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Archived Comments for: Therapies for type 2 diabetes: lowering HbA1c and associated cardiovascular risk factors

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  1. It is the time to revisit dietary therapy for diabetes mellitus.

    Robert Su, Virginia Pain Clinic

    17 September 2010

    Congratulations to Kurukulasuriya LR & Sowers JR of University of Missouri on their excellent analysis, “Therapies for type 2 diabetes: lowering HbA1c and associated cardiovascular risk factors”, to detail the desirable therapeutic and undesirable effects of each antidiabetes agent of each category, in terms of glycemic control, body weight, lipid level, and blood pressure parameters, all of which are significant cardiovascular risk factors. However, selecting a perfect antidibetes agent is hardly an easy decision, even equipped with such an excellent analysis. Both Kurukulasuriya & Sowers, as well as many physicians including the diabetes experts have continued to ignore an excellent therapeutic alternative to the pharmacotherapy.

    Glycemic control is the key to treating diabetes mellitus and its concurrent complications, because the higher the glycemic concentration, the worse the outcome of the diseases will be. Besides, hyperglycemia is causal to gaining weight, dyslipidemia or atherosclerosis, and vasoconstriction or hypertension, in addition to inflammation, thrombosis, and glycation. Tight glycemic control is unequivocally the most important measure in preventing and treating diabetes mellitus and many concurrent diseases. [1]

    All physicians must understand the sources of glycemia that the major supply for glycemia is the carbohydrate foods especially those with high in glycemic indices and glycemic loads. The more the intake of carbohydrate foods, the greater the excursion of postprandial glycemia is. The focus of preventing and treating hyperglycemia is the same --- keeping a normal glycemic level. However, preventing hyperglycemia is far more superior to treating the disorder, because the former takes one step ahead of the development of disease, and the latter trails behind the course of disease.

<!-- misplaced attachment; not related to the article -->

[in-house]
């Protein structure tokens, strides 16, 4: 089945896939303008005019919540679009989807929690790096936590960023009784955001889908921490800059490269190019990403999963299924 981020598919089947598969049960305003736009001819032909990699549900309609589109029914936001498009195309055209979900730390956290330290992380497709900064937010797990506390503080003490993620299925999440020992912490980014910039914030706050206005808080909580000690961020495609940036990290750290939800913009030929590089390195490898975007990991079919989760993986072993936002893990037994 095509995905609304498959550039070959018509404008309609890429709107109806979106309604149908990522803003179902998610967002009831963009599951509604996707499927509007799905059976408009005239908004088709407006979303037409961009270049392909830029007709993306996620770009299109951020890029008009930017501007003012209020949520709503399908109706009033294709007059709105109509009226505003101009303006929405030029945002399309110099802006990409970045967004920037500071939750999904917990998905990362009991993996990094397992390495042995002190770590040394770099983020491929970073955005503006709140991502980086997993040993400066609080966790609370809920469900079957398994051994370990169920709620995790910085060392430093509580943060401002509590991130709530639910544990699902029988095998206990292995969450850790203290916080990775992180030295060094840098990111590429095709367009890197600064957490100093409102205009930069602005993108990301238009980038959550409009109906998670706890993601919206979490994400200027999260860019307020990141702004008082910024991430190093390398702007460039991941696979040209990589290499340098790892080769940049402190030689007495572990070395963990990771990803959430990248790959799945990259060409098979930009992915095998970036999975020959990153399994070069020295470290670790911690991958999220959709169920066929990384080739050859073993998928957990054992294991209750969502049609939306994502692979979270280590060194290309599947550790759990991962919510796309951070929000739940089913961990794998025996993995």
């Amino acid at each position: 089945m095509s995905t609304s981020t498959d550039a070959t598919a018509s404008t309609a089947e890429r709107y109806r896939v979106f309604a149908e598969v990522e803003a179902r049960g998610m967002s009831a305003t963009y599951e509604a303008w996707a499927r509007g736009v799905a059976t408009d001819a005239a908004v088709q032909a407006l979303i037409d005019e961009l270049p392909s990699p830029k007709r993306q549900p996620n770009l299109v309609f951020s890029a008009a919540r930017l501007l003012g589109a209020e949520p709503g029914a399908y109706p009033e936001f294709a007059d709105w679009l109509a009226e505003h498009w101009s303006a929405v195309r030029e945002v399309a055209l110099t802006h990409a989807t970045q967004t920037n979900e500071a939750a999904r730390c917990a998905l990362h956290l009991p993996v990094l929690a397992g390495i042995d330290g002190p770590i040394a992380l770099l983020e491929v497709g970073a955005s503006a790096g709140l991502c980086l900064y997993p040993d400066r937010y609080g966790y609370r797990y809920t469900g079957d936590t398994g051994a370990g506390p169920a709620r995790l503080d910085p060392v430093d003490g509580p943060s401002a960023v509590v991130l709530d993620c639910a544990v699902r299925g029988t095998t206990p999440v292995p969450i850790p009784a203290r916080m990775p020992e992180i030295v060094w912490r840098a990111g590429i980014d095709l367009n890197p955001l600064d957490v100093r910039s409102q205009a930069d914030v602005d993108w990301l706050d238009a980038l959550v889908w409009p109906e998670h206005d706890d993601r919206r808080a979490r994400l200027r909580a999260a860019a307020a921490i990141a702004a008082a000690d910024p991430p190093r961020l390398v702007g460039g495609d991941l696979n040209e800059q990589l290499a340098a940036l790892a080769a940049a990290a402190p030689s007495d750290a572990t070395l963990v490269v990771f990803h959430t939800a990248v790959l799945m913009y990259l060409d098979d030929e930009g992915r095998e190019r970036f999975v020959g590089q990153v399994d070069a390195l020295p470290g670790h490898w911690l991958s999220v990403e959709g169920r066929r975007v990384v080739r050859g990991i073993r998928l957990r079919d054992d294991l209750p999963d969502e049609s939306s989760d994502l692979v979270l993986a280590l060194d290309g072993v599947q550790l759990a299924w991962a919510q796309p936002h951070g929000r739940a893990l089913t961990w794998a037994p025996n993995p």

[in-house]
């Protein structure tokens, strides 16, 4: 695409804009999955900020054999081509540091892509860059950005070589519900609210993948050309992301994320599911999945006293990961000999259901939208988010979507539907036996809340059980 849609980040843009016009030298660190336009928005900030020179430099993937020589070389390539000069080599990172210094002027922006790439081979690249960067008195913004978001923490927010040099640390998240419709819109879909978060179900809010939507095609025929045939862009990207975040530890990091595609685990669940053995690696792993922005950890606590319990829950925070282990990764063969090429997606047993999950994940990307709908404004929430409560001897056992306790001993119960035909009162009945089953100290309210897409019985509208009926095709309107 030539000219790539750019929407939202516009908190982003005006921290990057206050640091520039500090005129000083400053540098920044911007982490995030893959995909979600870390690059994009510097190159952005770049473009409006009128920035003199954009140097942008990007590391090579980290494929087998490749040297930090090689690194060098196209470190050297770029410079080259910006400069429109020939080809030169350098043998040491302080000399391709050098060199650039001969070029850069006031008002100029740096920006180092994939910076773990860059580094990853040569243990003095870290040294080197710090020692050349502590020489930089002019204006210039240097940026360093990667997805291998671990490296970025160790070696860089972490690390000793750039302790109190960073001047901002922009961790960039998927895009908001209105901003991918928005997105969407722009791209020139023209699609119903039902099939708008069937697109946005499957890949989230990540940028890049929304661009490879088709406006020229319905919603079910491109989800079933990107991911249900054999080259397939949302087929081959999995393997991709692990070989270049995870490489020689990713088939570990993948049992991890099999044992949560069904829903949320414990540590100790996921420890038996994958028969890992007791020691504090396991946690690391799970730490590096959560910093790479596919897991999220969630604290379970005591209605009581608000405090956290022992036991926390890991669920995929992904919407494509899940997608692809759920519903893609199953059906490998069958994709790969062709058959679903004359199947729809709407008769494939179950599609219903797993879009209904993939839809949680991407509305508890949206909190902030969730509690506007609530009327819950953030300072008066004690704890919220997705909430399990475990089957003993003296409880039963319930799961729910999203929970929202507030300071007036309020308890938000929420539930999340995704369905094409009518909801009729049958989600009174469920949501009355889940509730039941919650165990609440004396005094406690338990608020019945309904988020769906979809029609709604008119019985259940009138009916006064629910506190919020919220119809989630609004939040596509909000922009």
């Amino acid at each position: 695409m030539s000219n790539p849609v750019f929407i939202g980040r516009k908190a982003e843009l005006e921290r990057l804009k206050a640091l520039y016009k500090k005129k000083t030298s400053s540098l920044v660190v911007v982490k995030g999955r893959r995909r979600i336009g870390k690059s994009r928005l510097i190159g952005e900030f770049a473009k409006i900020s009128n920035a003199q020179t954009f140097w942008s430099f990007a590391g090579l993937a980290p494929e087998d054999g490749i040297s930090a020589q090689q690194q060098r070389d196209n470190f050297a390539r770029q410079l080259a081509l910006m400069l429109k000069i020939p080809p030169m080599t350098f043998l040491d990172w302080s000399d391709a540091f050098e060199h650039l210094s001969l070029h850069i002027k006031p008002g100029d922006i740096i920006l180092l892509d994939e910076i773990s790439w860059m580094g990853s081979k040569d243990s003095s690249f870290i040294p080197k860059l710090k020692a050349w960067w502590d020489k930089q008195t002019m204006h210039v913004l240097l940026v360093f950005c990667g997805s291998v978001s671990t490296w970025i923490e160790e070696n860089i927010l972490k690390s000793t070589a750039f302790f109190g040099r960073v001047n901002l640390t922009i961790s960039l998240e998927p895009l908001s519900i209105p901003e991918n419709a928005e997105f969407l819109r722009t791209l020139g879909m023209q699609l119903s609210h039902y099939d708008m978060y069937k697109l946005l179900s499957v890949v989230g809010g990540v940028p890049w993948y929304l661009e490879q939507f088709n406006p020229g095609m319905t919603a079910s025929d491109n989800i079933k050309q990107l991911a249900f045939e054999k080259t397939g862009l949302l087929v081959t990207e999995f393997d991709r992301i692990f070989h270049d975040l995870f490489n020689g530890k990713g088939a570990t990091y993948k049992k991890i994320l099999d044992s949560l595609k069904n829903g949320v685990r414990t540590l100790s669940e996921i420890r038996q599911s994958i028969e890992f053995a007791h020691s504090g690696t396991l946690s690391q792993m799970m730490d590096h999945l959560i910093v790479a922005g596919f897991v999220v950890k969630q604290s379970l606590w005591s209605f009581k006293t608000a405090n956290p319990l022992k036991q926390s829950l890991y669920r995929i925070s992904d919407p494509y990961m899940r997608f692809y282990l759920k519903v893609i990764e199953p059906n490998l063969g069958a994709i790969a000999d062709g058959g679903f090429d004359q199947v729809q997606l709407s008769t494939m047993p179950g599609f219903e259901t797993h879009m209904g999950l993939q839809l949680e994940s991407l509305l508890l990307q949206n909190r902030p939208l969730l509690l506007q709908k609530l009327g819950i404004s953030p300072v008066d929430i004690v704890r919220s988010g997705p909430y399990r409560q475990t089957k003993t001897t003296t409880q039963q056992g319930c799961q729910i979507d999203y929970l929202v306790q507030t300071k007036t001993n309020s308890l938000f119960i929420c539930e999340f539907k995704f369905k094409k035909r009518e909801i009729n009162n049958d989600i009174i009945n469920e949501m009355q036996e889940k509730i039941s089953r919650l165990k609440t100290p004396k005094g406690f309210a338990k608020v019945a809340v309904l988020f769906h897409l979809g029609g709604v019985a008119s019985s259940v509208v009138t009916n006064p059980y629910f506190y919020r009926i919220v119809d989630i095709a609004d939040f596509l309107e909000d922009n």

Having understood the sources of glycemia, to best prevent hyperglycemia is to reduce the supply from carbohydrate foods. Over a century ago, physicians had already discovered the positive relationship between carbohydrate foods, especially sugars and starchy foods, and the increase of glycosuria, which is the namesake of diabetes mellitus. [2] Since the discovery of insulin in 1921, and, more antidibetes agents during the past few decades, physicians have simply forgot the key supplier, carbohydrate foods, for the excursion of postprandial glycemia in a positive relationship. They must realize that the advancement in biotechnology does not and cannot alter the basic physiology and biochemistry.

    More than a century after Dr. Williamson' article, the American Diabetes Association, in ADA annual Clinical Practice recommendations at the end of 2007, lukewarmly suggested that individual diabetic patients might be benefited by low carbohydrate diet. [3] On August 24, 2009, the American Heart Association recommended Americans to reduce their daily consumption of added sugar from 22.2 teaspoons to 9 for men and 6 for women. However, It failed to address the need of restricting carbohydrates in its recommendations. [4]